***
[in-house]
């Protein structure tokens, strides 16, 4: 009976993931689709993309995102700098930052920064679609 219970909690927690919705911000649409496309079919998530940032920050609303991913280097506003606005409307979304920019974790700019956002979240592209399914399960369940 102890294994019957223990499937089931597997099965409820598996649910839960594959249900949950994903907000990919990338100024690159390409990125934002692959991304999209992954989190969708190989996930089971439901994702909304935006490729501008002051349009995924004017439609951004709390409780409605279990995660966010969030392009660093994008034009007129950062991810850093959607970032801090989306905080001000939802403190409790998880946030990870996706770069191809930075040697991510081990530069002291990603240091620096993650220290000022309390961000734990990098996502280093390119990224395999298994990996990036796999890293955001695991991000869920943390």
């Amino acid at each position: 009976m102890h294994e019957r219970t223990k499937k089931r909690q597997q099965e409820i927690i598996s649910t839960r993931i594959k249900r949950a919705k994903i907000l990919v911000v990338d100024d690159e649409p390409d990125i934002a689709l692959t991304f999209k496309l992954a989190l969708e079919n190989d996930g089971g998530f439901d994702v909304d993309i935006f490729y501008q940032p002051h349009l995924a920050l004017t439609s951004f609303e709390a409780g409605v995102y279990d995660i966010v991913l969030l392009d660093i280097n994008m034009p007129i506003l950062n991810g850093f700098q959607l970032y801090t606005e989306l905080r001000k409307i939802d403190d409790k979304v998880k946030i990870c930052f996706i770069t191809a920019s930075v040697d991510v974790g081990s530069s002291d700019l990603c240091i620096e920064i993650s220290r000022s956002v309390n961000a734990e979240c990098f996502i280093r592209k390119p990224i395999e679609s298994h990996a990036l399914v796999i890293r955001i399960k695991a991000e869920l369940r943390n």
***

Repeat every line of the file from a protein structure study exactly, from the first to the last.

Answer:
[in-house]
């Protein structure tokens, strides 16, 4: 009976993931689709993309995102700098930052920064679609 219970909690927690919705911000649409496309079919998530940032920050609303991913280097506003606005409307979304920019974790700019956002979240592209399914399960369940 102890294994019957223990499937089931597997099965409820598996649910839960594959249900949950994903907000990919990338100024690159390409990125934002692959991304999209992954989190969708190989996930089971439901994702909304935006490729501008002051349009995924004017439609951004709390409780409605279990995660966010969030392009660093994008034009007129950062991810850093959607970032801090989306905080001000939802403190409790998880946030990870996706770069191809930075040697991510081990530069002291990603240091620096993650220290000022309390961000734990990098996502280093390119990224395999298994990996990036796999890293955001695991991000869920943390």
């Amino acid at each position: 009976m102890h294994e019957r219970t223990k499937k089931r909690q597997q099965e409820i927690i598996s649910t839960r993931i594959k249900r949950a919705k994903i907000l990919v911000v990338d100024d690159e649409p390409d990125i934002a689709l692959t991304f999209k496309l992954a989190l969708e079919n190989d996930g089971g998530f439901d994702v909304d993309i935006f490729y501008q940032p002051h349009l995924a920050l004017t439609s951004f609303e709390a409780g409605v995102y279990d995660i966010v991913l969030l392009d660093i280097n994008m034009p007129i506003l950062n991810g850093f700098q959607l970032y801090t606005e989306l905080r001000k409307i939802d403190d409790k979304v998880k946030i990870c930052f996706i770069t191809a920019s930075v040697d991510v974790g081990s530069s002291d700019l990603c240091i620096e920064i993650s220290r000022s956002v309390n961000a734990e979240c990098f996502i280093r592209k390119p990224i395999e679609s298994h990996a990036l399914v796999i890293r955001i399960k695991a991000e869920l369940r943390n």